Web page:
n   -7
                                                   0
                                         Ja




      Portfolio Management
                                            n   -7
                                                   3
                                         Ja
                                            n   -7
                                                   6




NBA 516 - Introduction to Quantitative
                                         Ja
                                            n   -7
                                                   9
                                         Ja
                                            n   -8
                                                   2
                                         Ja
                                                                                                 S&P500 Daily Returns: 1928-99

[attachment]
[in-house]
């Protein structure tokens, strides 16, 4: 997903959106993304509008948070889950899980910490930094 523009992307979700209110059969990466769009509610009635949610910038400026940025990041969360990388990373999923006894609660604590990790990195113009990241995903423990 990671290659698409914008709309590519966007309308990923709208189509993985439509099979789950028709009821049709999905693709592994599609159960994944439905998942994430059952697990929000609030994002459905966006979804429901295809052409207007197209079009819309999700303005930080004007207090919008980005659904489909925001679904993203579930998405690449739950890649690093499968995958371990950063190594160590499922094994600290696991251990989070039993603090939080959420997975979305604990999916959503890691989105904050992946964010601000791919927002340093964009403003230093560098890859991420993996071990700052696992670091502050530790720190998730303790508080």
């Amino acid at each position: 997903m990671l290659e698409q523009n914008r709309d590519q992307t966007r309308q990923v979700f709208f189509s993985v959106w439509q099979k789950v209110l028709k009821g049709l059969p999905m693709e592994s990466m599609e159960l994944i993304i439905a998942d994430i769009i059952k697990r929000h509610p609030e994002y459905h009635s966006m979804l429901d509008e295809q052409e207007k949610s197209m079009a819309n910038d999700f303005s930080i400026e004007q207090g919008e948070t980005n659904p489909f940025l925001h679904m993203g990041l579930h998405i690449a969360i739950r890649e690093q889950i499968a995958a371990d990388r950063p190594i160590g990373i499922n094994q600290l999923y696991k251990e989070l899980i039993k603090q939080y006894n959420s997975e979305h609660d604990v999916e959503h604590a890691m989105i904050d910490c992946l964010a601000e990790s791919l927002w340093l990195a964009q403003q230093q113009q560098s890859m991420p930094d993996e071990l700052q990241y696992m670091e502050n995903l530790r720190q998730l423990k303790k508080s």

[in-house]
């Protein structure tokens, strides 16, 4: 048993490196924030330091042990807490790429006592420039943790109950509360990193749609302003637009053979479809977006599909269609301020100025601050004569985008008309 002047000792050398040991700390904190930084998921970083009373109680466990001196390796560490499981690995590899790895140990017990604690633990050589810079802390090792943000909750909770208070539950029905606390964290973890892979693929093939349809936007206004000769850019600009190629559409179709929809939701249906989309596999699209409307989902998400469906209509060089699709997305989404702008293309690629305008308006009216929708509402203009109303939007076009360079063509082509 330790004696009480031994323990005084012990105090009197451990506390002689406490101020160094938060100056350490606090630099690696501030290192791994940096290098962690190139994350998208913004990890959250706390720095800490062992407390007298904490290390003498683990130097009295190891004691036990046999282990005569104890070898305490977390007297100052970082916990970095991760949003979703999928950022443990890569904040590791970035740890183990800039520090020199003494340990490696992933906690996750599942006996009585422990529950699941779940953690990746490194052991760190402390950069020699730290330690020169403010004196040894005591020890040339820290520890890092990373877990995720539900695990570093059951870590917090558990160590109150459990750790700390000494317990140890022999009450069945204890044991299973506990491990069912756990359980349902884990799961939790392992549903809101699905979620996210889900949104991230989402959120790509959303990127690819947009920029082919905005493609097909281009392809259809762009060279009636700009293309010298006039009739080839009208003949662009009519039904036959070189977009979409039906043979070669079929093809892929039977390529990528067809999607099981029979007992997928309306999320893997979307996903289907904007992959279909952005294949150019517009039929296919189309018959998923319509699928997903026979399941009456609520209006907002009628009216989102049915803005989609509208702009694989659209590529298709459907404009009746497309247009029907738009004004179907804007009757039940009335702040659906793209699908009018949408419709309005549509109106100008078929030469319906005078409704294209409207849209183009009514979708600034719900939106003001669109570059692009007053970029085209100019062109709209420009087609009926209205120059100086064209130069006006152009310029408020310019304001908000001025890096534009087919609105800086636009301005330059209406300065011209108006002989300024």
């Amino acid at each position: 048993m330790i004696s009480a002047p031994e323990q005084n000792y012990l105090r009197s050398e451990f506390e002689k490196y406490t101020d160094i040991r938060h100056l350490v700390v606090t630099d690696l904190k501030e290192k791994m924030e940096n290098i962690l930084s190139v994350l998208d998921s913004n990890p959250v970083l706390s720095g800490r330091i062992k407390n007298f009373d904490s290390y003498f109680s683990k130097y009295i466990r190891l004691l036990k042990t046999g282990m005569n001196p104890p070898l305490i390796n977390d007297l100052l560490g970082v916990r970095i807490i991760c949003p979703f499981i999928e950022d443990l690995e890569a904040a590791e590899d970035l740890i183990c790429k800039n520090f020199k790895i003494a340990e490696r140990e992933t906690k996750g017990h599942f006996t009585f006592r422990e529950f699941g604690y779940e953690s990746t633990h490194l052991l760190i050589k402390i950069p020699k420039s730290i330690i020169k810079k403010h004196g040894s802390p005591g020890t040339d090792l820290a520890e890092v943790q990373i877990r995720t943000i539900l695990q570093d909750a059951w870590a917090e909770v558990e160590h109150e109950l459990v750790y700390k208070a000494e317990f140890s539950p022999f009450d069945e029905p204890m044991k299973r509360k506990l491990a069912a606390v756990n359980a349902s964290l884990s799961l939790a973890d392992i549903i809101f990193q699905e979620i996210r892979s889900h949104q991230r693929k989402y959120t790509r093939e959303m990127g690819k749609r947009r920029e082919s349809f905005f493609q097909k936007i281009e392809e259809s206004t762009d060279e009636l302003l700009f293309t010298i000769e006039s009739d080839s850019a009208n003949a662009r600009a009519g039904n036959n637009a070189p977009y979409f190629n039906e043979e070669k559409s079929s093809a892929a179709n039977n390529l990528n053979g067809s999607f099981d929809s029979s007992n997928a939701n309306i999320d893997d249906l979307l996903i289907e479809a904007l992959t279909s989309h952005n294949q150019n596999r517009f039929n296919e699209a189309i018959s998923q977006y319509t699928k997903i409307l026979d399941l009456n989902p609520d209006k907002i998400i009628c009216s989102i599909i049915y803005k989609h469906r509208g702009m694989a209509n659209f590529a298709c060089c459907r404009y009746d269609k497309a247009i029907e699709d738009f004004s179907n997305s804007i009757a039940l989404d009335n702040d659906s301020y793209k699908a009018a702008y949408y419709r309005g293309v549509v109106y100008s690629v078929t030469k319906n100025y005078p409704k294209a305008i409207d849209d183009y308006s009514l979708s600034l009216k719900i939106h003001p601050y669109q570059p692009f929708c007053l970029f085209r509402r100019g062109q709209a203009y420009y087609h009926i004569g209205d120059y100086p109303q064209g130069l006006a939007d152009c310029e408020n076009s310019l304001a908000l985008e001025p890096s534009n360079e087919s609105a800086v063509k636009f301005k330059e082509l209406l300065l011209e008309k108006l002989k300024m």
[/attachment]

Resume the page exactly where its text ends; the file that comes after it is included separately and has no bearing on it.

n   -8
                                                   5
                                         Ja
                                            n   -8
                                                   8
                                         Ja
                                            n   -9
                                                   1
                                         Ja
                                            n   -9
                                                   4
                                         Ja
                                            n   -9